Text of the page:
6.4 Current versus Light Output Characteristics.

6.5 Polarization of Light.

6.6 Transverse Modes.

6.7 Longitudinal Modes.

6.8 Modulation Characteristics.

6.9 Noises.

References.

7 Quantum Well Laser Diodes.

7.1 Introduction.

7.2 Features of Quantum Well LDs.

7.3 Strained Quantum Well LDs.

References.

8 Single–Mode Laser Diodes.

8.1 Introduction.

8.2 DFB LDs.

8.3 DBR LDs.

8.4 Vertical Cavity Surface–Emitting LDs.

References.

9 Semiconductor Optical Amplifiers.

9.1 Introduction.

9.2 Signal Gain.

9.3 Polarization.

9.4 Noises.

References.

PARTIII ADVANCED LASER DIODES AND RELATED DEVICES.

10 Phase–Controlled DFB Laser Diodes.

10.1 Introduction.

10.2 Theoretical Analysis.

10.3 Device Structure.

10.4 Device Characteristics and Discussion.

10.5 Summary.

References.

11 Phase–Shift–Controlled DFB Laser Diodes.

11.1 Introduction.

11.2 Theoretical Analysis.

11.3 Device Structure.

11.4 Device Characteristics and Discussion.

11.5 Summary.

References.

12 Phase–Controlled DFB Laser Filter.

12.1 Introduction.

12.2 Device Structure.

12.3 Device Characteristics and Discussion.

12.4 Summary.

References.

13 Phase–Shift–Controlled DFB Filter.

13.1 Introduction.

13.2 Theoretical Analysis.

13.3 Device Structure.

13.4 Device Characteristics and Discussion.

13.5 Summary.

References.

14 Passive Phase–Shifted DFB Filter.

14.1 Introduction.

14.2 Theoretical Analysis.

14.3 Device Structure.

14.4 Device Characteristics and Discussion.

14.5 Summary.

References.

15 Two–Section Fabry Perot Filter.

15.1 Introduction.

15.2 Theoretical Analysis.

15.3 Device Structure.

15.4 Device Characteristics and Discussion.

15.5 Summary.

References.

16 Optical Functional Devices with pnpn–Junctions.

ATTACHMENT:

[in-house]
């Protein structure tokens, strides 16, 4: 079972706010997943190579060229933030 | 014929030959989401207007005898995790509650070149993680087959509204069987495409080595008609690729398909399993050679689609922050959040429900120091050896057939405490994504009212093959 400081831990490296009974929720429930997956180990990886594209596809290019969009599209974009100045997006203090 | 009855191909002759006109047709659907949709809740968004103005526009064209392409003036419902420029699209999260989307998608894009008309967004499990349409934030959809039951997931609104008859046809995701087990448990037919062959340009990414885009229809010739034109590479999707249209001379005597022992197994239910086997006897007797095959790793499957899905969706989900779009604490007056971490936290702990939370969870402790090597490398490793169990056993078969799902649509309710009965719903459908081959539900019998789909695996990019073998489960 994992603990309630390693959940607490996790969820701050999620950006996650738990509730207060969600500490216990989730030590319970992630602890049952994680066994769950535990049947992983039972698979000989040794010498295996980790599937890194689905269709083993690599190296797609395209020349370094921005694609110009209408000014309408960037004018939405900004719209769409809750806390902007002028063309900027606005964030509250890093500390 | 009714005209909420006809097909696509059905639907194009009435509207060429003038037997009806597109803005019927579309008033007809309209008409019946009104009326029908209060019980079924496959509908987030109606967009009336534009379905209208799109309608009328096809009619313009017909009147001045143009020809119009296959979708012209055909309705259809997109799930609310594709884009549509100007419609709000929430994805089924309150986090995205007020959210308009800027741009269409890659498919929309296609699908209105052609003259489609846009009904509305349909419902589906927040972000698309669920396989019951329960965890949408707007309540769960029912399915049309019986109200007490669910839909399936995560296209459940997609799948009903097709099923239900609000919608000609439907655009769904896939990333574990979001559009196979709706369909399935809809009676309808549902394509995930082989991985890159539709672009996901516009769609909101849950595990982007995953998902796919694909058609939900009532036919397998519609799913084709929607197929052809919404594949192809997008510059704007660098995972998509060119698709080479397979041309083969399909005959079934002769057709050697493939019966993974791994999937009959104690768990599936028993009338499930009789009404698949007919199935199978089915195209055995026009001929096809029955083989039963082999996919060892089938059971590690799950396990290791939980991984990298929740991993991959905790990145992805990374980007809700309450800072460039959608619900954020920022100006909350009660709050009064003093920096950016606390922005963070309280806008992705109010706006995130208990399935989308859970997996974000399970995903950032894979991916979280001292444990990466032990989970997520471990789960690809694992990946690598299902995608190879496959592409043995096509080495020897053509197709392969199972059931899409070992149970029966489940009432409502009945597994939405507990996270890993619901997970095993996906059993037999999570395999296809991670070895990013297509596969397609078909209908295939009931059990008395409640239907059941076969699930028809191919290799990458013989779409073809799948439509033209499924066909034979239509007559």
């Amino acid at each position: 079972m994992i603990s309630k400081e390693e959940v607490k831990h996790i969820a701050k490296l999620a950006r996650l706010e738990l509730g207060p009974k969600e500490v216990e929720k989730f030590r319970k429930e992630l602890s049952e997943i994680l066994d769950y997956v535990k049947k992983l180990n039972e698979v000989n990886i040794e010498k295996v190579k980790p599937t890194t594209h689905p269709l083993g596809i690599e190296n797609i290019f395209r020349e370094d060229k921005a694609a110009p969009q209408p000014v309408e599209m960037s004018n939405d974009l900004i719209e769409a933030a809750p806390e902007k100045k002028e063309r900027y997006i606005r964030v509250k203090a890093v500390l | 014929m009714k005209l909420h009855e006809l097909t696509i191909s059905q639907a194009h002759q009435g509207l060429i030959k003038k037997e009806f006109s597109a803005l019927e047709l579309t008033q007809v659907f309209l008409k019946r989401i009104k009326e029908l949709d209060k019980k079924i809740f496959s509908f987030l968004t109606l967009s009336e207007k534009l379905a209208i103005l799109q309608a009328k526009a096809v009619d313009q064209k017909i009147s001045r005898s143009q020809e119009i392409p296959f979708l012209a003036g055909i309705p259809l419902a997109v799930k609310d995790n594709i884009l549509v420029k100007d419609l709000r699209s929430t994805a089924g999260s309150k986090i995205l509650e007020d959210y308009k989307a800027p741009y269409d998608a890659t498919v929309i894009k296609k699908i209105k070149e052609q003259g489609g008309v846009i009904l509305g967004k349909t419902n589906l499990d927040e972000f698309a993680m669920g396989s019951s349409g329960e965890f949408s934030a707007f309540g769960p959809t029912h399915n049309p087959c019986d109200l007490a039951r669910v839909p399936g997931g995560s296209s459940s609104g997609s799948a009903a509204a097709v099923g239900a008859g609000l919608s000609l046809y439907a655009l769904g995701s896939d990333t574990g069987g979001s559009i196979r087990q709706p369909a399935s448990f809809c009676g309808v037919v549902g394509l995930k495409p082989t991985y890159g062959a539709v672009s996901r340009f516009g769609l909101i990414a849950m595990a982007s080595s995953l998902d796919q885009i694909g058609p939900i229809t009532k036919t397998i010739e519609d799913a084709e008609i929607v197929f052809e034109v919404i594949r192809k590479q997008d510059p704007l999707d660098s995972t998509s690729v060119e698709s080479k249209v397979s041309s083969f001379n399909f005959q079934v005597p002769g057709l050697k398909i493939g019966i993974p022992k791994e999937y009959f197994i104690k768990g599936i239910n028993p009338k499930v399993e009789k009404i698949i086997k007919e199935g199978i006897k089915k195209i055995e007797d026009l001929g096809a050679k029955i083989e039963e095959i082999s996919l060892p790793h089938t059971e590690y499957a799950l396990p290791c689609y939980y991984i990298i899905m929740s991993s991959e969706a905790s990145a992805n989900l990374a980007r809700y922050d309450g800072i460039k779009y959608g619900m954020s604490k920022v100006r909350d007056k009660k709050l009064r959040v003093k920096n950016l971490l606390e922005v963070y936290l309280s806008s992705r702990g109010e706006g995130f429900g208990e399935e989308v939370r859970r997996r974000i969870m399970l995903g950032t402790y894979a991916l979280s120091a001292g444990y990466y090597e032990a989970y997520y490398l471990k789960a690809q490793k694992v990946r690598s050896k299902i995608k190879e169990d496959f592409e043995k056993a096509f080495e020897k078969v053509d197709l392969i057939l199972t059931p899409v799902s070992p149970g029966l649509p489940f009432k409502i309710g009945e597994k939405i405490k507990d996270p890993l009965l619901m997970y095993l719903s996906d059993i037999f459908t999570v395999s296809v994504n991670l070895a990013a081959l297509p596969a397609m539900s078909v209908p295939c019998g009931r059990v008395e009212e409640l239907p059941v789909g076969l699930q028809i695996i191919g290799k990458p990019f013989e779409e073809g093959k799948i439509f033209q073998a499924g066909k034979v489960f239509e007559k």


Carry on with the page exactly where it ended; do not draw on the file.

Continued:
16.1 Introduction.

16.2 Edge–Emitting Optical Functional Device.

16.3 Surface–Emitting Optical Functional Device.

References.

PARTIV SYSTEM DEMONSTRATIONS USING ADVANCED LASER DIODES AND RELATED DEVICES.

17 Photonic Switching System.

17.1 Introduction.

17.2 Wavelength Division Switching.

17.3 Wavelength– and Time–Division Hybrid Switching.

17.4 Summary.

References.

18 Optical Information Processing.

18.1 Introduction.

18.2 Serial–to–Parallel Data Conversion.

18.3 Optical Self–Routing Switch.

18.4 Optical ATM Switch.

18.5 Optical Interconnection.

18.6 Optical Memory.

18.7 Optical Bus.

References.

Appendix A: Density of States.

Appendix B: Density of States Effective Mass.

Appendix C: Conductivity Effective Mass.

INDEX.

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TAKAHIRO NUMAI, PhD, is Professor at Ritsumeikan University. Previously, at Opto–Electronics Research Laboratories, NEC Corporation, he researched and developed laser diodes for lightwave transmission systems and wavelength tunable optical filters for photonic switching systems. Dr. Numai holds twenty–eight U.S. patents, and he has authored and coauthored more than 150 technical papers and international conference communications on optoelectronics. He has also written many textbooks. Dr. Numai is a member of the Institute of Electronics, Information, and Communication Engineers of Japan; the Japan Society of Applied Physics; and the Physical Society of Japan. He is also a senior member of the Optical Society of America (OSA) and the Institute of Electrical and Electronics Engineers (IEEE).